Treloar, Andrew E. ACM Computing Surveys (1999). Articles>Publishing>Hypertext


BayCHI Job Bank

The BayCHI Job Bank is a service that enables local employers to publish job openings to the members of BayCHI. The job bank connects the BayCHI members, who are professionals in the Human-Computer Interaction field, with job openings in the local HCI industry. Bay Area employers may submit descriptions for jobs that are relevant to our membership to the job bank at no charge.

ACM SIGCHI (2005). Careers>Job Listings>Human Computer Interaction>California


Building a Home-Grown Knowledge Base: Don't Wait for the Resources—Build a Prototype

In this presentation, we will discuss why and how we came to build a knowledge base for the Computing Help Desk at MIT. We discuss MIT’s re-engineering effort and its impact on the various Help Desk groups who were brought together as a single team; how this centralizing of Help Desk services created a new requirement of getting useful, just-in-time knowledge to student consultants, and professional staff; and how that requirement helped us approach another goal of our re-engineered processes-helping our customers to help themselves. We then describe the tool we created and how we are using it.

Jones, Susan B. and Carol Wood. ACM SIGDOC (1998). Design>Information Design>Web Design


Building a User-Defined Interface

A measurably easy-to-use interface has been built using a novel technique. Novices attempted an electronic mail task using a command-line interface containing no help, no menus, no documentation, and no instruction. A hidden operator intercepted commands when necessary, creating the illusion of a true interactive session. The software was repeatedly revised to recognize users' new commands; in essence, the users defined the interface. This procedure was used on 67 subjects. The first version of the software could recognize only 7% of all the subjects' spontaneously generated commands; the final version could recognize 76% of those commands. This experience contradicts the idea that people are not good at designing their own command languages. Through careful observation and analysis of user behavior, a mail interface unusable by novices evolved into one that let novices do useful work within minutes.

Wixon, Dennis, John Whiteside, Michael Good and Sandra Jones. ACM SIGCHI (1983). Design>User Centered Design>User Interface


CHI Letters   (peer-reviewed)   (members only)

CHI Letters is an edited collection of the very best proceedings from conferences sponsored by SIGCHI.

ACM SIGCHI. Journals>Human Computer Interaction


CHI-WEB Mailing List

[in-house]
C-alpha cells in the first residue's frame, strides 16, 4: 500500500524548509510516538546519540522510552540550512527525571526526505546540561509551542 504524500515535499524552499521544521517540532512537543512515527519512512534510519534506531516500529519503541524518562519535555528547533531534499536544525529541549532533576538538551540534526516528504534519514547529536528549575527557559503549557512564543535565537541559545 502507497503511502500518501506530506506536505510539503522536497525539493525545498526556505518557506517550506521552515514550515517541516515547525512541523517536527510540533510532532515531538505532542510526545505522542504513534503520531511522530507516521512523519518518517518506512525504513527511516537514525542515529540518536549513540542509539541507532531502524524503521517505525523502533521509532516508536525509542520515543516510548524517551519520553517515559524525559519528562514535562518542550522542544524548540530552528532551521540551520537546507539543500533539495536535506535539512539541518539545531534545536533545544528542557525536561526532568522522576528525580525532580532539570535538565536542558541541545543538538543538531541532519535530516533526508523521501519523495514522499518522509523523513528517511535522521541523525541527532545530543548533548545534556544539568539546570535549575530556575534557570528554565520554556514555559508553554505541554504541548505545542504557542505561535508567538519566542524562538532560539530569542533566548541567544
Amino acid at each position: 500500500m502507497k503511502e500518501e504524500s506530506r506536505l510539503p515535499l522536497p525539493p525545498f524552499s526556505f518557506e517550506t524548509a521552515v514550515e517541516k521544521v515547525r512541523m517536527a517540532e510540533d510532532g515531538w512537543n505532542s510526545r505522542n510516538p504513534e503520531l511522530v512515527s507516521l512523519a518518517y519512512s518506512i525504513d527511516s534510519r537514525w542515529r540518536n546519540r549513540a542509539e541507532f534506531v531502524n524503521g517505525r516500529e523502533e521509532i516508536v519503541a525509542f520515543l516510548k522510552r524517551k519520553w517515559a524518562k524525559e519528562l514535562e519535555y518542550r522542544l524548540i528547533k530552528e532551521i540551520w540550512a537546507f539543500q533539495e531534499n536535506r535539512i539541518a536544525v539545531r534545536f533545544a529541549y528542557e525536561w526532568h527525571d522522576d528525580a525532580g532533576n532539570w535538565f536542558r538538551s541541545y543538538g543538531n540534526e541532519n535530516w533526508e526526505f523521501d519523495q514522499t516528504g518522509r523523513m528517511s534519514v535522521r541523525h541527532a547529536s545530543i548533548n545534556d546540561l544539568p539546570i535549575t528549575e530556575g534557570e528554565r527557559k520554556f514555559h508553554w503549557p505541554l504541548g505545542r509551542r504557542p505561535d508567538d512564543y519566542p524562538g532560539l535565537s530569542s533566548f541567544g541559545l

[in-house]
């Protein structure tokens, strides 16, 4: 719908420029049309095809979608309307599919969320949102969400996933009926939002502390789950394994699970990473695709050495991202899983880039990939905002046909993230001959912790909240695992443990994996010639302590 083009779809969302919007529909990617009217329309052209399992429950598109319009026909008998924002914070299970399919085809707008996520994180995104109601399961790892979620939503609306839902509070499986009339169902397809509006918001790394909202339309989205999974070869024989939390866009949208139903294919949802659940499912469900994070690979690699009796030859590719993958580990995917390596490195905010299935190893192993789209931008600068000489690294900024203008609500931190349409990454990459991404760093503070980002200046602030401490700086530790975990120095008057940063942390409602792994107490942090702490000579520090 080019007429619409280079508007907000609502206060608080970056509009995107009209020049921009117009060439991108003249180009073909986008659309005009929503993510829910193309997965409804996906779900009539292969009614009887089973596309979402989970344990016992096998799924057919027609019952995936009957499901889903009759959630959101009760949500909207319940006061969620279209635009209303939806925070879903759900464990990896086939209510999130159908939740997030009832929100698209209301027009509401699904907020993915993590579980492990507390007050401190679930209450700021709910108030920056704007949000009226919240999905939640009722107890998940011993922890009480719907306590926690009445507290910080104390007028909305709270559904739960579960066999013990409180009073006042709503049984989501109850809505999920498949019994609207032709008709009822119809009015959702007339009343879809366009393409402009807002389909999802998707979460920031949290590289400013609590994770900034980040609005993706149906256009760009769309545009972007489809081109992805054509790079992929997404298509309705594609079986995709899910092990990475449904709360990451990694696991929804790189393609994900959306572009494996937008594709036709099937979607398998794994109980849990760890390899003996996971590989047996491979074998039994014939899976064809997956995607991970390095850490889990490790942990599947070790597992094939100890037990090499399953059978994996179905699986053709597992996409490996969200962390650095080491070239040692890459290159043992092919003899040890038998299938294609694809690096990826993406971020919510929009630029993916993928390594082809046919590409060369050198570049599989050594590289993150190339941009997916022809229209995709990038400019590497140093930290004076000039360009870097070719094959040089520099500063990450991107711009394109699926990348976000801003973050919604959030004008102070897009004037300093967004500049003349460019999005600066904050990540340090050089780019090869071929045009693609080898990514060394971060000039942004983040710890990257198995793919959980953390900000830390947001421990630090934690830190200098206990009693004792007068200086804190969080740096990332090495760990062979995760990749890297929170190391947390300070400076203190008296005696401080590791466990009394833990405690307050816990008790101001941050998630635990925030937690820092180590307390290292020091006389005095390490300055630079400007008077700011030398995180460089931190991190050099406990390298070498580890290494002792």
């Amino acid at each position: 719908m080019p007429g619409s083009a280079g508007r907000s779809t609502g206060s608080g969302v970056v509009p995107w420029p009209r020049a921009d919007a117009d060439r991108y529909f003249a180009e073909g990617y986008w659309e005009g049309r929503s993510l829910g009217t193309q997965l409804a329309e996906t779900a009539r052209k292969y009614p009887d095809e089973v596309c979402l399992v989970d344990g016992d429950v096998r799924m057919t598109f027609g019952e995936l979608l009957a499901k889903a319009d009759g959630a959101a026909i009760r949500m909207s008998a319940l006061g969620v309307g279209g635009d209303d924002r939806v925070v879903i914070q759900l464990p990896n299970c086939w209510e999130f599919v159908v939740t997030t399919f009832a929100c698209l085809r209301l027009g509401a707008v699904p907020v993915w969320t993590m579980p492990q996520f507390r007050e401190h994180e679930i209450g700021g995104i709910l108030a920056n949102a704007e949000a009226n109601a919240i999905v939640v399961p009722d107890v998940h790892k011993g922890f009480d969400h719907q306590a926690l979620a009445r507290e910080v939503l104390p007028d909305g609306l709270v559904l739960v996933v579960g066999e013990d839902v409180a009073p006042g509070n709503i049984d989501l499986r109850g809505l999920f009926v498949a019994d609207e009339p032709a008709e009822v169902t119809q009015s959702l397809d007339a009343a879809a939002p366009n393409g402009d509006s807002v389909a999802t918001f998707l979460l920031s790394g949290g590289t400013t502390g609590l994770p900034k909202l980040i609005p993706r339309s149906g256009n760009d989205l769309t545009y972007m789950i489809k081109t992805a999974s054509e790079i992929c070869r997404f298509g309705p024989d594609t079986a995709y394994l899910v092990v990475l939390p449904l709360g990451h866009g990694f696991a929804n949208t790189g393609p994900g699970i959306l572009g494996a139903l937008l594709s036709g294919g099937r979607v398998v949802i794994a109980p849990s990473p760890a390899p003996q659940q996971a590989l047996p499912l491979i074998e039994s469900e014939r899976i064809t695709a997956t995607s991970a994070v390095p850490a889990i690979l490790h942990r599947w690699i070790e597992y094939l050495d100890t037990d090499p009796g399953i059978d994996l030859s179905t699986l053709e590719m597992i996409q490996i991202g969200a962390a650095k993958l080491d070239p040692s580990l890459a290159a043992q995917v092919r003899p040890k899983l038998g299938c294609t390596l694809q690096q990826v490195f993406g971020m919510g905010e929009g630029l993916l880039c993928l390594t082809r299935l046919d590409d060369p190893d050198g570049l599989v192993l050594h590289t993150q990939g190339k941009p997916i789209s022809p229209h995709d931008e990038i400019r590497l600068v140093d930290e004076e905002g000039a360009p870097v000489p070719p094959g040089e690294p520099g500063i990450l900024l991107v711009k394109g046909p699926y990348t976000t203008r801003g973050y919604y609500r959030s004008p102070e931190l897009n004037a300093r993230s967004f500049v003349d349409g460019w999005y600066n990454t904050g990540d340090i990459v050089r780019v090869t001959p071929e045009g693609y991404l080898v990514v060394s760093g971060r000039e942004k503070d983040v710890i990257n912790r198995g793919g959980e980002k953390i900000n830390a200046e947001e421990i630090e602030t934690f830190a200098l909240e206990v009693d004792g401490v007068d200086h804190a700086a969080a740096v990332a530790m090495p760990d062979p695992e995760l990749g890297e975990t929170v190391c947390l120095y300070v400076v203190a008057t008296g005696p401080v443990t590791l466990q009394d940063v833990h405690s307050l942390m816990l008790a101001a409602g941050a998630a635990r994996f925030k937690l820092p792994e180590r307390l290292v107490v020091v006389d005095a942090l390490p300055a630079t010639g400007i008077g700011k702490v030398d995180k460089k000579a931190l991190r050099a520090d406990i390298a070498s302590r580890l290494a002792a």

CHI-WEB is an ACM SIGCHI moderated discussion list on the human factor aspects of the World Wide Web.

ACM SIGCHI. Resources>Mailing Lists>Human Computer Interaction


CHI-WEB Mailing List Archives   (peer-reviewed)

CHI-WEB is an ACM SIGCHI moderated discussion list on the human factor aspects of the World Wide Web.

ACM SIGCHI. Resources>Mailing Lists>Human Computer Interaction


Code of Ethics and Professional Conduct

Commitment to ethical professional conduct is expected of every member (voting members, associate members, and student members) of the Association for Computing Machinery (ACM). This Code, consisting of 24 imperatives formulated as statements of personal responsibility, identifies the elements of such a commitment. It contains many, but not all, issues professionals are likely to face.

ACM (1992). Articles>Computing>Professionalism>Ethics


Cognitive Strain as a Factor in Effective Document Design   (peer-reviewed)   (members only)

People have a limited amount of cognitive resources. Coping with the increasing amount of information presented via a software interface strains a user’s cognitive resources. If a person has to use documentation, whether on-line or paper, additional cognitive resources are consumed, often overloading the user. Using several windows or multi-media elements can compound the problem. Unfortunately, as Wickens (1992) states, humans are unable to manage excessive cognitive strain and they respond by getting frustrated, committing errors, shedding tasks, or reverting to known methods.

Albers, Michael J. ACM SIGDOC (1997). Presentations>User Centered Design>Usability>Cognitive Psychology


Communicating Effectively With Interaction   (peer-reviewed)   (members only)

The ability to build interactions that support, enable, and improve communication is a valuable skill for help developers, Web-site designers, multimedia content developers, information-rich user interface designers-anyone who designs and develops information to be used online. This paper presents the basics of interaction design for information products and describes some basic underlying human factors and user-interface design principles.